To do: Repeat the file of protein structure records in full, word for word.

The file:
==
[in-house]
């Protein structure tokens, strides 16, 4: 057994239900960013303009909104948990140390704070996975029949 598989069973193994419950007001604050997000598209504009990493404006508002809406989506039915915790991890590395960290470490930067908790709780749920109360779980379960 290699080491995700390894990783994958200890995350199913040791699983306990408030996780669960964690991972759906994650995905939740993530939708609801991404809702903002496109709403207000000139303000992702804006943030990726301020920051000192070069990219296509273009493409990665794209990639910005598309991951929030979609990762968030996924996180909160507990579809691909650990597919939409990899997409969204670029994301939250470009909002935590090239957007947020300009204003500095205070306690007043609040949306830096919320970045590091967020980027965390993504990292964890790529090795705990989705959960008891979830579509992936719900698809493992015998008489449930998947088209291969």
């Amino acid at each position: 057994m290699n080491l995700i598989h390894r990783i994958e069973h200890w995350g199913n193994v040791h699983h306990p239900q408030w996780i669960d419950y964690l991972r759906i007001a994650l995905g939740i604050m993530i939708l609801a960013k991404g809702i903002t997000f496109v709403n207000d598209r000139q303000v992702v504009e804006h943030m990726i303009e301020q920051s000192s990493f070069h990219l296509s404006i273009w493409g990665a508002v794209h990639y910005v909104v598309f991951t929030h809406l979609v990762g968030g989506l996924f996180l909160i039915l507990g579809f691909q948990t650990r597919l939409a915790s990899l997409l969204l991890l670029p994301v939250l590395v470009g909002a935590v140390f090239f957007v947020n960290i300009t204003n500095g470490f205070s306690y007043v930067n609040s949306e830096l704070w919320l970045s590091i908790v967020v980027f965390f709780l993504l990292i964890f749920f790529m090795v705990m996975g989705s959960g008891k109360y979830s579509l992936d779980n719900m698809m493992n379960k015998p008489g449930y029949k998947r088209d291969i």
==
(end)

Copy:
[in-house]
């Protein structure tokens, strides 16, 4: 057994239900960013303009909104948990140390704070996975029949 598989069973193994419950007001604050997000598209504009990493404006508002809406989506039915915790991890590395960290470490930067908790709780749920109360779980379960 290699080491995700390894990783994958200890995350199913040791699983306990408030996780669960964690991972759906994650995905939740993530939708609801991404809702903002496109709403207000000139303000992702804006943030990726301020920051000192070069990219296509273009493409990665794209990639910005598309991951929030979609990762968030996924996180909160507990579809691909650990597919939409990899997409969204670029994301939250470009909002935590090239957007947020300009204003500095205070306690007043609040949306830096919320970045590091967020980027965390993504990292964890790529090795705990989705959960008891979830579509992936719900698809493992015998008489449930998947088209291969």
């Amino acid at each position: 057994m290699n080491l995700i598989h390894r990783i994958e069973h200890w995350g199913n193994v040791h699983h306990p239900q408030w996780i669960d419950y964690l991972r759906i007001a994650l995905g939740i604050m993530i939708l609801a960013k991404g809702i903002t997000f496109v709403n207000d598209r000139q303000v992702v504009e804006h943030m990726i303009e301020q920051s000192s990493f070069h990219l296509s404006i273009w493409g990665a508002v794209h990639y910005v909104v598309f991951t929030h809406l979609v990762g968030g989506l996924f996180l909160i039915l507990g579809f691909q948990t650990r597919l939409a915790s990899l997409l969204l991890l670029p994301v939250l590395v470009g909002a935590v140390f090239f957007v947020n960290i300009t204003n500095g470490f205070s306690y007043v930067n609040s949306e830096l704070w919320l970045s590091i908790v967020v980027f965390f709780l993504l990292i964890f749920f790529m090795v705990m996975g989705s959960g008891k109360y979830s579509l992936d779980n719900m698809m493992n379960k015998p008489g449930y029949k998947r088209d291969i």